– The launch of the VCMI Claims Code, making credible climate claims
– Stellantis resumed the construction of EV battery plant in Windsor
– An Age-Old Wool Recycling Tradition Offers Lessons for Fast Fashion
– More Tornadoes in Canada?
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The Voluntary Carbon Market Integrity Initiative (VCMI) has released its Claims Code of Practice, providing companies with guidelines to make credible climate claims. The Claims Code establishes three tiers of claims – Platinum, Gold, and Silver – based on the percentage of high-quality carbon credits purchased and retired in relation to companies’ remaining emissions. Companies making these claims must also adhere to the ‘Foundational Criteria’, which demonstrates that companies have a robust climate strategy in place to address their own emissions. The framework aims to enhance market confidence and integrity, accelerate the net-zero transition, and mobilize finance for climate solutions.
A globally recognized framework on the use of carbon credits, such as the Claims Code of Practice, is crucial for addressing climate change. By providing clear guidelines and rules, it ensures that companies make credible climate claims, which in turn builds market confidence in voluntary carbon markets. This promotes transparency, accountability, and integrity in carbon credit transactions, mobilizes finance for climate solutions, and accelerates the transition to a net-zero economy.
After pausing the project due to tensions regarding the Canadian government not fulfilling its financial support commitments, Stellantis resumed the construction of the electric-vehicle battery plant plant in Windsor following the federal and provincial government increased subsidies for the C$5 billion project. Battery production at the new plant is set to begin in 2024, creating 2,500 new jobs with an annual production capacity of over 45-gigawatt hours.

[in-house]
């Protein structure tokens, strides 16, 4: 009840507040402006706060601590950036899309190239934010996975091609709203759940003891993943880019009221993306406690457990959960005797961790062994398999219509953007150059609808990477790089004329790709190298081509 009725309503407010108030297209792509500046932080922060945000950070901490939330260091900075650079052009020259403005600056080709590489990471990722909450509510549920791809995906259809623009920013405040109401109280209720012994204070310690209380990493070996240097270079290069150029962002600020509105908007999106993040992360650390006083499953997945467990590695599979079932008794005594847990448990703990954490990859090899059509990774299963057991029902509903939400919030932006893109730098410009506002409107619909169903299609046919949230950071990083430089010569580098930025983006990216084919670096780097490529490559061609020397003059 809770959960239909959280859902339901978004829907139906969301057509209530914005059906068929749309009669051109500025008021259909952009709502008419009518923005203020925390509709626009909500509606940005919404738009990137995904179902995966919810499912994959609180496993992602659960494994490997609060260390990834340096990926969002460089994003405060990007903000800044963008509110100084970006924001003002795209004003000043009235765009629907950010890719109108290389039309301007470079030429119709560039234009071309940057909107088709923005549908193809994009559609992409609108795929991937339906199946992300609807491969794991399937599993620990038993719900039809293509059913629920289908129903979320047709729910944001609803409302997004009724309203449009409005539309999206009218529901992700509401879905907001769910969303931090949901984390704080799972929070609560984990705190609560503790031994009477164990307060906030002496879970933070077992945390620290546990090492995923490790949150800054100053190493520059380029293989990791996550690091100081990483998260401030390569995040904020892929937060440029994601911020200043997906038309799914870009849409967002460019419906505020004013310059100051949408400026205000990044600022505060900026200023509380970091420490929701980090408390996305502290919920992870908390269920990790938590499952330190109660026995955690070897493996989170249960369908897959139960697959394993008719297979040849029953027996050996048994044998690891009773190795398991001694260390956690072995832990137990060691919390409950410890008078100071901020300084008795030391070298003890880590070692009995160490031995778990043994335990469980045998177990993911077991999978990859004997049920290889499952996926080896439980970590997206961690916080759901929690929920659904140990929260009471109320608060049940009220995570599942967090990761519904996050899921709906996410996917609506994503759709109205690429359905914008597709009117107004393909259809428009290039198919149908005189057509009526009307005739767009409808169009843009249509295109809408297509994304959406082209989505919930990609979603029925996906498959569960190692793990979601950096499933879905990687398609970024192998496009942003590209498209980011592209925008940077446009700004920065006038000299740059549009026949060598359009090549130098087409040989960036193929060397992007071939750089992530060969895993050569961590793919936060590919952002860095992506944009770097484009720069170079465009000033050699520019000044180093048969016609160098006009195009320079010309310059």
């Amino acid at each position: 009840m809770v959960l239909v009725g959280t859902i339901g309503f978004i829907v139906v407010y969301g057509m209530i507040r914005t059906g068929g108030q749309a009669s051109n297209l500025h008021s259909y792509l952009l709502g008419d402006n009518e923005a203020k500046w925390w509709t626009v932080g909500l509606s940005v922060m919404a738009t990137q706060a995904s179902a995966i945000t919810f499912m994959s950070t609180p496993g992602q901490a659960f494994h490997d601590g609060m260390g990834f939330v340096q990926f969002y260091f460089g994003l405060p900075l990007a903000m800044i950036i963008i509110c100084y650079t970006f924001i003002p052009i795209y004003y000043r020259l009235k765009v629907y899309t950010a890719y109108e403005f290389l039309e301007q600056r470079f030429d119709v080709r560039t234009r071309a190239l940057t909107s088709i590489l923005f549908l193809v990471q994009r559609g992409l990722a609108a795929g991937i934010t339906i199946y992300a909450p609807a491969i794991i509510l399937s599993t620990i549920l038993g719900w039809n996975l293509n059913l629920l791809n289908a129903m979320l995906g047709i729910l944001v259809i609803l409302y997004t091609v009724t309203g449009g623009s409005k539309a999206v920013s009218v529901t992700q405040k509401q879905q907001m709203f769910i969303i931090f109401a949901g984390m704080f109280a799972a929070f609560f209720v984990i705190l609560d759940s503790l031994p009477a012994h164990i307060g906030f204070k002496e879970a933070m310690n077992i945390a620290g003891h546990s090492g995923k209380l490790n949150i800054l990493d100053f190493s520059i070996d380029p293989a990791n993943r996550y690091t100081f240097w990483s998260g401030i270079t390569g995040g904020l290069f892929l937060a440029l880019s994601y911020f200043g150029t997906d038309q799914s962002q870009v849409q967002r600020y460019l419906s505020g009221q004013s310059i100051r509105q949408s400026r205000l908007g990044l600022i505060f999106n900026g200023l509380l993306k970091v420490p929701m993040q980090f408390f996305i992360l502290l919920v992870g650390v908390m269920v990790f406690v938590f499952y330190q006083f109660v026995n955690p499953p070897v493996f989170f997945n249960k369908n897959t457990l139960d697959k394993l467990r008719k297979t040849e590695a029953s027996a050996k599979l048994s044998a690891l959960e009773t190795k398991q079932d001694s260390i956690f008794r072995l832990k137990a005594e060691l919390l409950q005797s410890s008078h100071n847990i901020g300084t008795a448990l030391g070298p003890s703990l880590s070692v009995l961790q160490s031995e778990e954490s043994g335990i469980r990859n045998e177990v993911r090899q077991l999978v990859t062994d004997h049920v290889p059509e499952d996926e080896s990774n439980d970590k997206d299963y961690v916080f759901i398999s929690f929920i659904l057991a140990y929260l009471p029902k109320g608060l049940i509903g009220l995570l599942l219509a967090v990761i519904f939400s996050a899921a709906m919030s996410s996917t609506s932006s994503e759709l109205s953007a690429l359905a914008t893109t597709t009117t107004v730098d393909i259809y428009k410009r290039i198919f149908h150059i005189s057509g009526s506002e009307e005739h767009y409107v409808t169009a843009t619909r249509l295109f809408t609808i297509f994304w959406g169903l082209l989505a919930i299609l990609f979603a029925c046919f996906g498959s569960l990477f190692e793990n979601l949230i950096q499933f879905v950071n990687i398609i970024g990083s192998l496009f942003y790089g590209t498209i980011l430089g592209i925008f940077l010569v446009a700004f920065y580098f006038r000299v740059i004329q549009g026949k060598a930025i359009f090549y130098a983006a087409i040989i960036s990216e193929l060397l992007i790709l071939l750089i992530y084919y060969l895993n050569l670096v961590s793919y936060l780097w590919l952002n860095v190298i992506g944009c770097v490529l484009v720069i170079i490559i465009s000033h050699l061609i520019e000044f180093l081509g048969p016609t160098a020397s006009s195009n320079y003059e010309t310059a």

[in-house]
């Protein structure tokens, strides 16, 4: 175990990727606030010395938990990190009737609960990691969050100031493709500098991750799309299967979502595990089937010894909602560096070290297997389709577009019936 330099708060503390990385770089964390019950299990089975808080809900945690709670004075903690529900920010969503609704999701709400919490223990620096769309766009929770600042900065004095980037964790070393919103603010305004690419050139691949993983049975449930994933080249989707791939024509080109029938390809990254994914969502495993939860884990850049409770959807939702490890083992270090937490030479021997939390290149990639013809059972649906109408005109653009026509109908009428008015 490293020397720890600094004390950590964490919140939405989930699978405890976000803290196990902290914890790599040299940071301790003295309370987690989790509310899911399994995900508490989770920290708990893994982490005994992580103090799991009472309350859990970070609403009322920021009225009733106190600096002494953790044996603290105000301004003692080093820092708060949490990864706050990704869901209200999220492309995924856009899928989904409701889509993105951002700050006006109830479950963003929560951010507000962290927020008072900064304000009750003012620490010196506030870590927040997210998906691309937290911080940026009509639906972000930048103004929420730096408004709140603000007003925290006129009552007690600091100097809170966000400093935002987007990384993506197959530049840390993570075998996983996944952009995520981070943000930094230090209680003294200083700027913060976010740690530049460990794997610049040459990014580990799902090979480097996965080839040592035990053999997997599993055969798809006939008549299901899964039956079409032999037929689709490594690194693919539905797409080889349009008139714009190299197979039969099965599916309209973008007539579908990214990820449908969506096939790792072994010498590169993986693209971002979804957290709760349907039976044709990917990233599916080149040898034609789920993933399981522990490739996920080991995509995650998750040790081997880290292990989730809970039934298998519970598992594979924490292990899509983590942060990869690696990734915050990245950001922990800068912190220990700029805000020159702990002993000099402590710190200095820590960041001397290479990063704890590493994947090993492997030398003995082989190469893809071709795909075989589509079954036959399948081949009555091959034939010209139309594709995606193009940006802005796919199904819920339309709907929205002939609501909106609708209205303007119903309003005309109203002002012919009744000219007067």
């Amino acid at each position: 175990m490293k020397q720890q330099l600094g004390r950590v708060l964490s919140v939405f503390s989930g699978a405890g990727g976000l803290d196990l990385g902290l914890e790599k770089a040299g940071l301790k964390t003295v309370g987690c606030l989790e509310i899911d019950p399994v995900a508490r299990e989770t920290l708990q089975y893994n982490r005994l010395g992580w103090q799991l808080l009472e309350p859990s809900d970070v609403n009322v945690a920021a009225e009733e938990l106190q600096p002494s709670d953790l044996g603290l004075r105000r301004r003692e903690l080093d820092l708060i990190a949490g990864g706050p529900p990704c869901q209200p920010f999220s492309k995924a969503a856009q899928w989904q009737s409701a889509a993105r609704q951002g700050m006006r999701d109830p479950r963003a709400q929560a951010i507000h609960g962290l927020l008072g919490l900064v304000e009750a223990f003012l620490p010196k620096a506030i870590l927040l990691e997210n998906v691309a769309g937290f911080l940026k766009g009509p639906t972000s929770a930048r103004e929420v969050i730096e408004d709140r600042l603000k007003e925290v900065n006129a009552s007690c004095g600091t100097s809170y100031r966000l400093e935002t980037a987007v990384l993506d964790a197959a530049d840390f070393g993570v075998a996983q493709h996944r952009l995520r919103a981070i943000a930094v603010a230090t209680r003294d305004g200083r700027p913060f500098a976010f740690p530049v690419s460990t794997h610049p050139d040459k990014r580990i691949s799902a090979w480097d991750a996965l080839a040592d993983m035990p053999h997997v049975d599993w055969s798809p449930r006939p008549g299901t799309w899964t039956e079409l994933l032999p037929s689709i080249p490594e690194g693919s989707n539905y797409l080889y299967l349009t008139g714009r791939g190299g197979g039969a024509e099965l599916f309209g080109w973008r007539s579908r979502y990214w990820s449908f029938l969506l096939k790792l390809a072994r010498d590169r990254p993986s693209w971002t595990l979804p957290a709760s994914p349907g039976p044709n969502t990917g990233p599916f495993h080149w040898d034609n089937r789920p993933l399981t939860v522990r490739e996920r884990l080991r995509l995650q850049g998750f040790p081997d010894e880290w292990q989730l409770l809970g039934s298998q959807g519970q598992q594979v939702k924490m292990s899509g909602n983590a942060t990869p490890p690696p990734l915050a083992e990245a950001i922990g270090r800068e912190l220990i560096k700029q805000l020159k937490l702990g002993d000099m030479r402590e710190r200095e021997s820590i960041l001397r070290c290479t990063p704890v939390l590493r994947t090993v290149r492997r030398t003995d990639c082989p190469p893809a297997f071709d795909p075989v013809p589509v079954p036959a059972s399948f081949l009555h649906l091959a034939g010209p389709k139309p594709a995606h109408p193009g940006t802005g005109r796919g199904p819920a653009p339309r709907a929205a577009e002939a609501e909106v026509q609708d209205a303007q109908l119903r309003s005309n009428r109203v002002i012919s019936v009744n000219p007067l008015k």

Stellantis resuming the project means a win for Canada, not only by creating jobs and increasing battery production capacity but also helping supply chain development and boosting the country’s position in the global EV market.
Transforming wool into new fabrics dates back to the middle of the 19th century, driven by economic opportunities and necessity. Today, environmental concerns are spurring demands for recycled wool as consumers seek out clothes made primarily of reused natural fibers instead of synthetic materials. While wool accounts for only 1% of global textile fiber production, the wool recyclers’ approach offers a circular economy model that can be emulated.
Circularity in the fashion industry reduces the industry’s reliance on finite resources with volatile prices while encouraging a shift away from the disposable nature of fast fashion.
With the exception of the US, Canada sees more tornadoes than anywhere else in the World. A massive tornado in Calgary has been classified as stronger than 95% of tornadoes usually seen in Canada. As temperatures rise, severe tornadoes could become more common and potentially migrate toward areas with higher populations. However, more data must be collected to draw concrete conclusions about the future of Canadian tornadoes.
Climate change can affect atmospheric conditions, including temperature and humidity patterns, which are important for tornado formation. The economic impacts of an increase in tornadoes will depend on the frequency, intensity, and geographic distribution of tornadoes.